I commonly meet expats with complex situations that don’t seem to be prepared for the worst. When I say prepared for the worst, I refer to the need for wills, life insurance, estate planning and other ways to protect the people or organizations you care for after you pass.
Every so often, someone will ask me about one of these situations. Rather than take a shot in the dark it's best to refer them to a trusted lawyer.
A while ago, I met with Jackson Teng, a lawyer from Co-Effort law firm in China who provide wealth management services which include estate planning, individual wills, family law and other services. They have entered the market for providing expats this service while most other firms have not.
Before writing this article, I met with Jackson and asked him a series of questions I thought would be practical for people to know. Here is an example question we've received.
I am 55 years old American, just married a Chinese wife but have 2 boys from a previous marriage in the US. I own two houses back in the states and one in Shanghai. My questions are:
Q: What is the process of setting up a will in China? Is it the same as the US?
A. “There are several forms of wills in China. Generally speaking, there are testator-written wills, drafting wills, recording wills, oral wills and notarial wills. In order to make the will more effective and credible, we strongly suggest you choose notarial wills, which means that you will first prepare this will with the help of a qualified Chinese lawyer and go to a local notary office to notarize your will. That is because if something unfortunate happens to the testator, (the person who has written the will) only a notarized will can make the title transfer smooth in both real estate trading and banks.” (Jackson Teng)
Q: If I pass away here, will all of my assets still go to them?
A. “It is a complicated issue, if you have assets in both China and the US plus family in both countries, you want to make sure the assets are passed along according to your real expectation. It does not mean your American will is invalid, just impractical to enforce within the PRC. Furthermore, only a notarized will from a Chinese notary office can make the title transfer go smoothly from testator to beneficiary. I suggest involving both PRC lawyers and US lawyers to help make sure your will can be valid and executable.”(Jackson Teng)
Q: What happens if my wife and I get into an accident, where do the assets go and what portion does each person receive?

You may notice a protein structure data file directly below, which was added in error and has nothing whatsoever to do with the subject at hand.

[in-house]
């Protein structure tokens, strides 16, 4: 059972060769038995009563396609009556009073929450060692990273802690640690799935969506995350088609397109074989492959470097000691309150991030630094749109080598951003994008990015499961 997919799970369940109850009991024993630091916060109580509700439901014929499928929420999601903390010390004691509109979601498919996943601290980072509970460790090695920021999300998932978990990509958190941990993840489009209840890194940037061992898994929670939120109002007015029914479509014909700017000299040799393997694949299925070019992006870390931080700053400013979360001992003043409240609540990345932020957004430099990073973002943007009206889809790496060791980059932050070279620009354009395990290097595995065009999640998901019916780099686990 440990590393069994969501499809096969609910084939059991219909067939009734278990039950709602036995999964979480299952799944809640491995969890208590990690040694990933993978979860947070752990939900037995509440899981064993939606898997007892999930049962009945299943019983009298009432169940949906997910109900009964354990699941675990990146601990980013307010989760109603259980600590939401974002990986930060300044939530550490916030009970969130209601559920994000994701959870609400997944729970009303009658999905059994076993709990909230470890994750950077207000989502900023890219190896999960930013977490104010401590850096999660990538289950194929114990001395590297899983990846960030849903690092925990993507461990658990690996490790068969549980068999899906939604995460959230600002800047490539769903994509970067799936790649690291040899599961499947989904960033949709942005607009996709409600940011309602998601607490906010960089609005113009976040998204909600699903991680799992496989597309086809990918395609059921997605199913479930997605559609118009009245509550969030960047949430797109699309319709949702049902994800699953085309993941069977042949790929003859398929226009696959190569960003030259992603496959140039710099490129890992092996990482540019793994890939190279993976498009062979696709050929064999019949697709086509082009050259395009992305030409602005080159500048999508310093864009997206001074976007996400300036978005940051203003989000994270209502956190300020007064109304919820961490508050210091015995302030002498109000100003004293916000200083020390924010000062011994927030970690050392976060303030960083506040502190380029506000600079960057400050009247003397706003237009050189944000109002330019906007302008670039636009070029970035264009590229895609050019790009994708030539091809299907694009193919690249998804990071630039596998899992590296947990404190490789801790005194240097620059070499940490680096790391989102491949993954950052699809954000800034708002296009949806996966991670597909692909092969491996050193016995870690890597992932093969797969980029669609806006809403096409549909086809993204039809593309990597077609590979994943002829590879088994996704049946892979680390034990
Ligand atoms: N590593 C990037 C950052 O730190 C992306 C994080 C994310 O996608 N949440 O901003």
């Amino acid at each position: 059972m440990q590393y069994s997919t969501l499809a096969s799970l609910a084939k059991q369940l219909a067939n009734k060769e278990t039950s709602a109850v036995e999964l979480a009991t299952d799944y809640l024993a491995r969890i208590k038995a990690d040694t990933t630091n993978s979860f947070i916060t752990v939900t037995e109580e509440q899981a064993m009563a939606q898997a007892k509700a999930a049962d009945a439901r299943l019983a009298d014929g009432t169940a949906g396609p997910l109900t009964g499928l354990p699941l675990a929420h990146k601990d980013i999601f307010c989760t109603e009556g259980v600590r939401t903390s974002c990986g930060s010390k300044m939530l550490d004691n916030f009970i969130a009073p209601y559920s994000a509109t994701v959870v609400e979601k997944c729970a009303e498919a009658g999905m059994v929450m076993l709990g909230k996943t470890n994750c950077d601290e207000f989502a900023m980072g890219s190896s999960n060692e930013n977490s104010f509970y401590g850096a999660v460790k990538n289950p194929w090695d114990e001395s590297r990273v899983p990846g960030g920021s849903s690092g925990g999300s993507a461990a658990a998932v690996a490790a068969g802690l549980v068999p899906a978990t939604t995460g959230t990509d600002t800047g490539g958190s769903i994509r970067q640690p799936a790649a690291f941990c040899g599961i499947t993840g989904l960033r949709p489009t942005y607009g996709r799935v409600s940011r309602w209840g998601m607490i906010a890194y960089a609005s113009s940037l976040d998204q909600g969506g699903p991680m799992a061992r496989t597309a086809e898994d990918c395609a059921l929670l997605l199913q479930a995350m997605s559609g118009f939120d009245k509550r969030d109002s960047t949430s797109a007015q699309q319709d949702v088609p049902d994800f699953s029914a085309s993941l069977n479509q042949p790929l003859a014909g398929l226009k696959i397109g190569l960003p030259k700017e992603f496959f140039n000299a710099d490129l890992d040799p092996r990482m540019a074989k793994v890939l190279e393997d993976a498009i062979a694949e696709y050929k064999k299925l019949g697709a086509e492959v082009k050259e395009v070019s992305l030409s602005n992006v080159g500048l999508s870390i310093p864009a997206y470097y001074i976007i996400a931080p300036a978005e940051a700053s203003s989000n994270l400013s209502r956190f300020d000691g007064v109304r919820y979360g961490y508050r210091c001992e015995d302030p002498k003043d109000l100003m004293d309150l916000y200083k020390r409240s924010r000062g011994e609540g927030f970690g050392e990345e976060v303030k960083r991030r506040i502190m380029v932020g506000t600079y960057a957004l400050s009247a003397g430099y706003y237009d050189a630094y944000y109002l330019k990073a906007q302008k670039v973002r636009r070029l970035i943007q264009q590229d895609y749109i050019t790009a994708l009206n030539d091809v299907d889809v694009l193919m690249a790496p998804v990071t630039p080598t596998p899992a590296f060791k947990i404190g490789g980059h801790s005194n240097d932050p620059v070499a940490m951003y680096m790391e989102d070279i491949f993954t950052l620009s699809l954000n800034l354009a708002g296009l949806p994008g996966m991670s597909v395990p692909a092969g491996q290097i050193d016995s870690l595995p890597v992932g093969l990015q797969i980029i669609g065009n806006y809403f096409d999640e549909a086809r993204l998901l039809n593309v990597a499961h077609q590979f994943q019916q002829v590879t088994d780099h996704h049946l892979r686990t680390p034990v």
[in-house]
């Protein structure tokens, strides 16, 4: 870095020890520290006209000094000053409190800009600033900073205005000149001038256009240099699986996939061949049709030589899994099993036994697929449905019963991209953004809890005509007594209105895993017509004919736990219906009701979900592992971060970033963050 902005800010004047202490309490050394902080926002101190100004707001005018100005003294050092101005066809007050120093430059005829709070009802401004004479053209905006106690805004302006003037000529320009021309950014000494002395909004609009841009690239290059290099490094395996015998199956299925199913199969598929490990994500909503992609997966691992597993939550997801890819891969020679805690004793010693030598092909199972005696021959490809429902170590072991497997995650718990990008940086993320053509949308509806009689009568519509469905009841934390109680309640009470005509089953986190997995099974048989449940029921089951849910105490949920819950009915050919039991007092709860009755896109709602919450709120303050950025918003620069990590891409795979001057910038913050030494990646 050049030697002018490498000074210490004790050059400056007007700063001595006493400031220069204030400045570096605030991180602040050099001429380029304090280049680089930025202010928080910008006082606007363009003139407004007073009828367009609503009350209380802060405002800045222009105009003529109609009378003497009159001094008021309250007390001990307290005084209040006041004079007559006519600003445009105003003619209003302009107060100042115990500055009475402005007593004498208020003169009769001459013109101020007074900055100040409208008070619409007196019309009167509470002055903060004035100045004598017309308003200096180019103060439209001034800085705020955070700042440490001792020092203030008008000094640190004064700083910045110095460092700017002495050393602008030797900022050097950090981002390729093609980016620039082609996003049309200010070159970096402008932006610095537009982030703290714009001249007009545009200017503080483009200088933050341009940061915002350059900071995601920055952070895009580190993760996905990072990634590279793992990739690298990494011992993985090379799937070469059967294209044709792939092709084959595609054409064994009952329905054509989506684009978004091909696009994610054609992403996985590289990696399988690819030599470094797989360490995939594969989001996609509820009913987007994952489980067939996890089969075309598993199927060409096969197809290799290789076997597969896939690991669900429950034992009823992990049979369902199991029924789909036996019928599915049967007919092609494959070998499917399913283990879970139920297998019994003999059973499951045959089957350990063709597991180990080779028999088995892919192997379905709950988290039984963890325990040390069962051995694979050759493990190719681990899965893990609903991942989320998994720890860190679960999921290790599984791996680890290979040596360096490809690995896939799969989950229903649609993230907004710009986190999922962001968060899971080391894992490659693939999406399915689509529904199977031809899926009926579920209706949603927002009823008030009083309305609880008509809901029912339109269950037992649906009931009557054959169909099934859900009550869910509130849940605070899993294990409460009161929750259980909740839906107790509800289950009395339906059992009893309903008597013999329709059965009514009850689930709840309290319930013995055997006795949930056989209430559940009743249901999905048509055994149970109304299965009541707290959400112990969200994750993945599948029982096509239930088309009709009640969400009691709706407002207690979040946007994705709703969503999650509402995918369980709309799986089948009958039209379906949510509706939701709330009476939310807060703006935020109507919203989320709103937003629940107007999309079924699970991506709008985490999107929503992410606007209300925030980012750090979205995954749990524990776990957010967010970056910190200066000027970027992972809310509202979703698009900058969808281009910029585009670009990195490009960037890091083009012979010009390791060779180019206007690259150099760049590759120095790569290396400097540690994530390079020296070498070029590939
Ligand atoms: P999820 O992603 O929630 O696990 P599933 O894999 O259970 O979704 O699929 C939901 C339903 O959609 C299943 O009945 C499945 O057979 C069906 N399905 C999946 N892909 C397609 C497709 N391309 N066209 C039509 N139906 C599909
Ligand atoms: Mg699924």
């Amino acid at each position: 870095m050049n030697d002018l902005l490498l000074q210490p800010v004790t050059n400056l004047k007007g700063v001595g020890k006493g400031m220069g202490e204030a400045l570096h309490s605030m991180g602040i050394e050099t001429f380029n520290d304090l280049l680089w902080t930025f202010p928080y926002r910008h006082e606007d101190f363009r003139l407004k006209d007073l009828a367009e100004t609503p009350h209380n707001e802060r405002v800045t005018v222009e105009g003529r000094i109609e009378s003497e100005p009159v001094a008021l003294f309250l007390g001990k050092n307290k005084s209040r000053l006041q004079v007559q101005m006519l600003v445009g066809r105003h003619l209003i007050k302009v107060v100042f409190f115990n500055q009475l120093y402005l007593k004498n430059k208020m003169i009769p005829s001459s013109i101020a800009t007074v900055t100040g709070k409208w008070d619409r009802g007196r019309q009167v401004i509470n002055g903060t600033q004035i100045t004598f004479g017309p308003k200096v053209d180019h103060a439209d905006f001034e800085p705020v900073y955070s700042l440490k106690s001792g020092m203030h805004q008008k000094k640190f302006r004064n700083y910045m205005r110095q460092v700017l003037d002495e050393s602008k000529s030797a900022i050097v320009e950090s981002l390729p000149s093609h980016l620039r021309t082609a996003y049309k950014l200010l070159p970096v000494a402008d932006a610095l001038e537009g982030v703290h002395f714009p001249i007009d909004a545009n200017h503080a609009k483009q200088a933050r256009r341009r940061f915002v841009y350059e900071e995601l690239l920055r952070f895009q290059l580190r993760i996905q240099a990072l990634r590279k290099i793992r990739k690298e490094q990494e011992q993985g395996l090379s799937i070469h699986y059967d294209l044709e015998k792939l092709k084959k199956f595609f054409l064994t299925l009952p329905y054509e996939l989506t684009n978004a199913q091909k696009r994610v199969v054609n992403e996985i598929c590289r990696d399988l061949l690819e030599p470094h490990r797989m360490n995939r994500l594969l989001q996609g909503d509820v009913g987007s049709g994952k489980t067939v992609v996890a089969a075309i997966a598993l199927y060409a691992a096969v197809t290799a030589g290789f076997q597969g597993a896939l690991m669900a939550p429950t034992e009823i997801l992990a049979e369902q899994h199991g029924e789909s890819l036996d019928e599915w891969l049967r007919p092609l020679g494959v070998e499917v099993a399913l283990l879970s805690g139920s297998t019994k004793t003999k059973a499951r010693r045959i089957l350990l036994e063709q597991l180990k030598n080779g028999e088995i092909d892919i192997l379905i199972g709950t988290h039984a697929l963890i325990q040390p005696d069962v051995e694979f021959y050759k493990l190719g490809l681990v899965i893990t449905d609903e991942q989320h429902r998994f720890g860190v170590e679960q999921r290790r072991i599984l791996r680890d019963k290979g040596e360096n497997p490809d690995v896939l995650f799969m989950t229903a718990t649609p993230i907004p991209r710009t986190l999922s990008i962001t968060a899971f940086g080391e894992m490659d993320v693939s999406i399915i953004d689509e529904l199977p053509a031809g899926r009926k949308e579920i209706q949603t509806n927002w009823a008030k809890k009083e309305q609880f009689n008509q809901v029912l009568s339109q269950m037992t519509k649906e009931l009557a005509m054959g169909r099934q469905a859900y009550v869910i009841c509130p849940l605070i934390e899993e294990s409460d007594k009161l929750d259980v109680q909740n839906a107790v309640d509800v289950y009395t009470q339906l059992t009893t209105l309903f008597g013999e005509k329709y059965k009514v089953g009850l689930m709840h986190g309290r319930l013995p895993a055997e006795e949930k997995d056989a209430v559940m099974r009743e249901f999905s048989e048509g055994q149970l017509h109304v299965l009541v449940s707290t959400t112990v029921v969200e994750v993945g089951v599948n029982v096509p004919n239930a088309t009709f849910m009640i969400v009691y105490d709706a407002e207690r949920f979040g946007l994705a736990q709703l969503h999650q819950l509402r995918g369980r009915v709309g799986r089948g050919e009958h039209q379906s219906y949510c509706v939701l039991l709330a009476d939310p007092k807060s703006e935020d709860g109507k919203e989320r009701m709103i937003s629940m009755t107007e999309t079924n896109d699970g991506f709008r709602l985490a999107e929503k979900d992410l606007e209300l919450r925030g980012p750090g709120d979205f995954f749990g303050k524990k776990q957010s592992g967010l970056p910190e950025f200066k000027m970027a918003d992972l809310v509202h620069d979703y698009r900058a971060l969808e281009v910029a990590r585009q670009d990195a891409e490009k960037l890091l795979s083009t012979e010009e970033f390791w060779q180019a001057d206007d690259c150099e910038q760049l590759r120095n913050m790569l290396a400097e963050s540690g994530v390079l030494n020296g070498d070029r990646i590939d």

A. It depends on the situation but all asset distribution will be determined by the will. If there is no will in place then certain conditions will apply. The order for inheritance of Chinese Law is like this. First in order are spouse, children and parents. Second in order are brothers/sisters and maternal/paternal grandparents.
“The question of what portion of your assets each person receives depends on who will decease first in that supposed accident.
On this condition, there are three cases as follows;
If your wife passes before you, her parents and you would each receive 1/3 of her property in China. Also, your children would receive all your real estate assets in China plus the remaining 1/3 of the wife’s property.
If you pass away before your wife, your children would receive 2/3 of your China real estate and your wife’s parents would receive the other 1/3.
If the hospital can’t tell who died first, then your children would receive all of the real estate in China."
Q: But I just married my wife and I don’t want all the assets going to her family in case of my death. What can I do?
A. Create a will to specify where the assets go with the help of a lawyer and don’t forget to seek a local notary office to apply for a notarized will in China.
Q: What if my sons are permanent Chinese residents are living with me in China, what Chinese Assets could they receive after my death?
A. “Whether your sons are Americans or permanent Chinese residents, they have legal rights to receive your real estate in China under PRC law. However, they should have a kinship certificate with you, death certificate at that time and other documents to prove the relationship.”
While this may seem a bit overwhelming, it but it is really just good housekeeping to be organized. Discussing death can be uncomfortable for many people. Some people even consider it to be unlucky. But ensuring your family and loved ones don't face a paperwork nightmare, or worse, loss of assets that a dispute can entail is a far worse outcome.
The bottom-line is that if you have assets in China, you really should have a will.